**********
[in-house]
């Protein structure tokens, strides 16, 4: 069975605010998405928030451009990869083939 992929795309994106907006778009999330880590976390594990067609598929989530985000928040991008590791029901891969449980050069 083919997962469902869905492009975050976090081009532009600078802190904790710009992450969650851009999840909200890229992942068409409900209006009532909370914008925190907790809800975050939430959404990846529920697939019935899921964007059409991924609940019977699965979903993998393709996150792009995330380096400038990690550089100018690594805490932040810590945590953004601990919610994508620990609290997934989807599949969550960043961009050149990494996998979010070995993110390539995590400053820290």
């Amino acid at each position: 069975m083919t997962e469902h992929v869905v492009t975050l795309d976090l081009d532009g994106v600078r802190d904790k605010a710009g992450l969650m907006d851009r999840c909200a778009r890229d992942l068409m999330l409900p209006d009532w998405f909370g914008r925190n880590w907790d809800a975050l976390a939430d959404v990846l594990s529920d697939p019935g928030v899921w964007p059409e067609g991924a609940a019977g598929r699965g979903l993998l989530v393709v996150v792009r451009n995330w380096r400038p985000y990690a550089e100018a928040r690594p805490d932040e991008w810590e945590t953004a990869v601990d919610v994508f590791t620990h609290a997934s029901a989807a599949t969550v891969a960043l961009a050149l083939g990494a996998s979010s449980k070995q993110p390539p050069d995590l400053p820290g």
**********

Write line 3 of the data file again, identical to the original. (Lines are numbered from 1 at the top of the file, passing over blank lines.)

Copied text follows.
């Amino acid at each position: 069975m083919t997962e469902h992929v869905v492009t975050l795309d976090l081009d532009g994106v600078r802190d904790k605010a710009g992450l969650m907006d851009r999840c909200a778009r890229d992942l068409m999330l409900p209006d009532w998405f909370g914008r925190n880590w907790d809800a975050l976390a939430d959404v990846l594990s529920d697939p019935g928030v899921w964007p059409e067609g991924a609940a019977g598929r699965g979903l993998l989530v393709v996150v792009r451009n995330w380096r400038p985000y990690a550089e100018a928040r690594p805490d932040e991008w810590e945590t953004a990869v601990d919610v994508f590791t620990h609290a997934s029901a989807a599949t969550v891969a960043l961009a050149l083939g990494a996998s979010s449980k070995q993110p390539p050069d995590l400053p820290g």